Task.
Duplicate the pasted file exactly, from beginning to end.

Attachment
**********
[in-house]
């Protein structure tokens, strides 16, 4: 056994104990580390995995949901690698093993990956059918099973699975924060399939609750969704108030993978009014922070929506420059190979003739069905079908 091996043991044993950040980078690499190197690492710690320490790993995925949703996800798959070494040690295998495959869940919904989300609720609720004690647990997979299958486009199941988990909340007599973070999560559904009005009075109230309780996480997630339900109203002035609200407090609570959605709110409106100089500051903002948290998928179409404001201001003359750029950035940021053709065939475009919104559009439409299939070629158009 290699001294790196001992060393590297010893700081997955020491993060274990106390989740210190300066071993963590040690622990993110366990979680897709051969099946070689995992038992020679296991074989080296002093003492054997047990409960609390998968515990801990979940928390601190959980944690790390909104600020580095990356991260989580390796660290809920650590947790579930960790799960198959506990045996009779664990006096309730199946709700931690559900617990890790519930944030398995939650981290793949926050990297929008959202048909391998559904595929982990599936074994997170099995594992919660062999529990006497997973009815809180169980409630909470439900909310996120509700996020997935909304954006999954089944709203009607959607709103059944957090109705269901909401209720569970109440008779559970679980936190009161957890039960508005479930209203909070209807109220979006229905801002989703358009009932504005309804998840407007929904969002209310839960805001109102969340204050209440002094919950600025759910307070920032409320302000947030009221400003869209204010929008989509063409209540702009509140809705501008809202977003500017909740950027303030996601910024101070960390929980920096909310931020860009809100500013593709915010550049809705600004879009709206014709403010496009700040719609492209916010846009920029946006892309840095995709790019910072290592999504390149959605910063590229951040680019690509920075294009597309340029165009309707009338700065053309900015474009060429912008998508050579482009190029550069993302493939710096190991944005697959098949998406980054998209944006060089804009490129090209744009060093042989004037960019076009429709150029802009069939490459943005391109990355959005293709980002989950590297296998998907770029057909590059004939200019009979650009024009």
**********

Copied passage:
[in-house]
């Protein structure tokens, strides 16, 4: 056994104990580390995995949901690698093993990956059918099973699975924060399939609750969704108030993978009014922070929506420059190979003739069905079908 091996043991044993950040980078690499190197690492710690320490790993995925949703996800798959070494040690295998495959869940919904989300609720609720004690647990997979299958486009199941988990909340007599973070999560559904009005009075109230309780996480997630339900109203002035609200407090609570959605709110409106100089500051903002948290998928179409404001201001003359750029950035940021053709065939475009919104559009439409299939070629158009 290699001294790196001992060393590297010893700081997955020491993060274990106390989740210190300066071993963590040690622990993110366990979680897709051969099946070689995992038992020679296991074989080296002093003492054997047990409960609390998968515990801990979940928390601190959980944690790390909104600020580095990356991260989580390796660290809920650590947790579930960790799960198959506990045996009779664990006096309730199946709700931690559900617990890790519930944030398995939650981290793949926050990297929008959202048909391998559904595929982990599936074994997170099995594992919660062999529990006497997973009815809180169980409630909470439900909310996120509700996020997935909304954006999954089944709203009607959607709103059944957090109705269901909401209720569970109440008779559970679980936190009161957890039960508005479930209203909070209807109220979006229905801002989703358009009932504005309804998840407007929904969002209310839960805001109102969340204050209440002094919950600025759910307070920032409320302000947030009221400003869209204010929008989509063409209540702009509140809705501008809202977003500017909740950027303030996601910024101070960390929980920096909310931020860009809100500013593709915010550049809705600004879009709206014709403010496009700040719609492209916010846009920029946006892309840095995709790019910072290592999504390149959605910063590229951040680019690509920075294009597309340029165009309707009338700065053309900015474009060429912008998508050579482009190029550069993302493939710096190991944005697959098949998406980054998209944006060089804009490129090209744009060093042989004037960019076009429709150029802009069939490459943005391109990355959005293709980002989950590297296998998907770029057909590059004939200019009979650009024009």